By Patricia Lee Sharpe
Lu marries Tham, but Chen marries Healy. Flannagan marries Kennedy, but Roberts marries Maheshwari.
So the U.S. is still a melting pot, ethnically.
But wait: birds of a feather—East Asian as well as Irish—are definitely flocking together.
Both, obviously, are true, from the evidence of the matrimonial announcements published on May 15th in the New York Times. Actually there were only 20 items, but they tell a powerful story about who’s making it—and who’s not, colorfully confirming more abstract analyses.
First the photos: remember the time not so long ago when you did a double take at the first couples photos? Portraits of bride and groom in mufti, that is, instead of a generic Barbie doll topped with a veil, as if a wedding were a solo performance. And then something else happened: a same sex marriage was celebrated pictorially in the newspaper of record. Imagine the editorial discussions preceding the breaking of this barrier a few years ago, especially since there are still some bakers, professedly Christian, who balk at making a wedding cake for a non-heterosexual couple? Two brides on top. Awesome! Anyone who finds love is to be congratulated—and envied. This batch of matrimonials includes same sex partnerships of the male and female ilk as well as traditional couples.
So who performed the marriages that got announced on May 15th—and where did the couples choose to get married? Once again, it looks as if diversity thrives. Rabbis. Episcopal officiants (one of them a woman). A Greek Orthodox priest. A Lutheran minister and a pastor from the United Church of Christ. A Hindu priest. A judge. Several Universal Life ministers, which seems to be a frequent recourse for secular people with a spiritual nature and a taste for ritual—or perhaps with warring families of different faiths. Conclusion: freedom of (and from) religion is alive and well in America, despite the absence of Muslims in this sample, which I’d be inclined to attribute, not to snobbery or bigotry, but to the distribution of wealth and the related Times subscription base, about which more below.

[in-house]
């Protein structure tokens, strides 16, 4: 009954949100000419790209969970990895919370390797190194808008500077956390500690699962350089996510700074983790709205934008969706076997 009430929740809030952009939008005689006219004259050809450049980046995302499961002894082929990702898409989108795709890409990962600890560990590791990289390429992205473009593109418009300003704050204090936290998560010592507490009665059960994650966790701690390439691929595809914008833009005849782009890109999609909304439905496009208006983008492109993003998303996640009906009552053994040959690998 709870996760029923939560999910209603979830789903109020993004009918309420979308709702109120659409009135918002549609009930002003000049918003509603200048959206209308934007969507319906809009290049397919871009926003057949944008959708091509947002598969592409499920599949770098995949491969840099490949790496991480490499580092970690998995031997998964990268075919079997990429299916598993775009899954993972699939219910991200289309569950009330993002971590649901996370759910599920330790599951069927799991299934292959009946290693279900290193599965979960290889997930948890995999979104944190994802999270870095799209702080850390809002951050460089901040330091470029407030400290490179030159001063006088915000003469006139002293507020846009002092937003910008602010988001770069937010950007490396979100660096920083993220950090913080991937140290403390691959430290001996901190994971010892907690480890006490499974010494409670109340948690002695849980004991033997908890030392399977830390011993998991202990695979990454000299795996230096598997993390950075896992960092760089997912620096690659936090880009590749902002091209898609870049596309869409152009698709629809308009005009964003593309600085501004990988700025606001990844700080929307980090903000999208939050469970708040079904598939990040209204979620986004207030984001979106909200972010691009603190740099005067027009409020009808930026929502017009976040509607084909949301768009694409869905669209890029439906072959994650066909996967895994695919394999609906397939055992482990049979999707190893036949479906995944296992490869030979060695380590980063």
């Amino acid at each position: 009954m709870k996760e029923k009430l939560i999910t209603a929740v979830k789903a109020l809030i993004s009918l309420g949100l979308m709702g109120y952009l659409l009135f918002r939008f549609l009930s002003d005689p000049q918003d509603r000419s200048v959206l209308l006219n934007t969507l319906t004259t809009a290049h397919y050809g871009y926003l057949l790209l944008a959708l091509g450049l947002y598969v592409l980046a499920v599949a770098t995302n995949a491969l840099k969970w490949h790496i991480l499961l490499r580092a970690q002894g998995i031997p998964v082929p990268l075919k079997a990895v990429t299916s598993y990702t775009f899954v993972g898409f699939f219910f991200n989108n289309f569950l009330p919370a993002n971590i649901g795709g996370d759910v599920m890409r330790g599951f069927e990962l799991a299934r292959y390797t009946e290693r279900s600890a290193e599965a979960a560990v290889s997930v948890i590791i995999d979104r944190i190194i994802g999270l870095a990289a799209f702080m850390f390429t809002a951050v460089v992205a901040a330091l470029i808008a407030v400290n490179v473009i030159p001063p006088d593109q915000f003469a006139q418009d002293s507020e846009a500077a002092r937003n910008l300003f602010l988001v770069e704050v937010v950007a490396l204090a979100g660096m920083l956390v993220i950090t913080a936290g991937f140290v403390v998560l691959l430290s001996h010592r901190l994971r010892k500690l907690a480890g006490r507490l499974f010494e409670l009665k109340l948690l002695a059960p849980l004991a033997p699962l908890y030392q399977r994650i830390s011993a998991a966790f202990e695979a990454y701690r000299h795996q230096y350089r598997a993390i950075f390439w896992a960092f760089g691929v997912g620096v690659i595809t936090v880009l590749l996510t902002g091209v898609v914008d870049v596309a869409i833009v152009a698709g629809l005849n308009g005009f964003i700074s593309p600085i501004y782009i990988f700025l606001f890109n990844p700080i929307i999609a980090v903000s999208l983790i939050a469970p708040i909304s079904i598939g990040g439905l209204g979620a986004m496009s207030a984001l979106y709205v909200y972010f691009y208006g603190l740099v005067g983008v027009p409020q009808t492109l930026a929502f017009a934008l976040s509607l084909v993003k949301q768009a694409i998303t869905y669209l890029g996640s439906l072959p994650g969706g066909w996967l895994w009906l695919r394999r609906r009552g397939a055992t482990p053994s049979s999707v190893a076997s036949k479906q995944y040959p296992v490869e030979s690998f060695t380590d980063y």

The where of the weddings is roughly predictable from the affiliation of the officiants. Churches, including a cathedral. Synagogues. Resort and event venues. A judge’s chambers. A couple of country clubs, including the not so countrified and suddenly salient Mar-a-Lago.
Some brides kept their names, others didn’t, at a ratio of somewhat less than two of the former to one of the latter. Women who kept their own names looked to be very successful professionally, but among those who chose the Mrs. degree, there wasn’t a single bride who seemed to be a candidate for traditionally dependent housewifery. Also interesting: last names gave no clue as to who’d be changing and who’d be keeping her name.
So, well established professionals are marrying professionals, which tends to boost household income well into the six figures of comfortable, upper middle class life. What’s more, most of the parents of this cohort of the newly married , that’s mothers as well as fathers, also appear to be successful managers or professionals, which makes for strong class continuity even as ethnicity fades in importance. If successful men these days are universally marrying their female peers, an important upward mobility ladder for disadvantaged young women has vanished. And so these apparently innocent matrimonials confirm a trend: the U.S. is becoming an ever more sharply differentiated class society, with an increasing income gap between upper and lower classes.
Meaning: our story darkens. The people who wished to publicize their happiness in the NYT belong to a financially privileged class, some of whom may even be able to buy those multi million dollar condos advertised every Sunday, which may be one reason why, during my occasional perusing of Times matrimonials, I’ve never encountered a Muslim marriage (which doesn’t mean there haven’t been any). It’s said that Muslims have been more fully assimilated in the U.S. than in other Western countries, but their visible presence at high income, leadership levels remains minuscule. In some such cases, of course, photos of the bride would be taboo, which isn’t necessarily a disqualifier. Most but not all NYT announcements are accompanied by pictures—and surely it would be possible to accommodate a photo of groom only, if it came to that.
What’s more, and far more distressing, as some readers may already have discerned, there were no Latinos or Black Americans (not couples, not even one side of a partnership) among the matrimonial announcements on May 15th. Given U.S. demographics, these absences testify to the lack of educational and economic opportunity faced by a huge proportion of the current U.S. population. The massively disadvantaged don’t have anything to crow about in the pages of the NYT.
All in all, then, here’s the good news from Sunday May 15th: Women have a solid toehold on the professional world, and they aren’t giving it up. Ethnicity is of indifferent importance when it comes to personal happiness. A wildly variegated freedom of religion thrives. But there’s truly bad news, too. It’s conveyed by omission. Blacks, Latinos and Muslims aren’t making it.
And, at last! here’s the dope you unhappy singles have been slavering for: where the lovers met. I found a mix of the old and the new. Several couples found one another through OKCupid.com or Match.com. But more were brought together by friends or met in college. And two pairs of future spouses met in a bar.
There is, evidently, no one path to true love.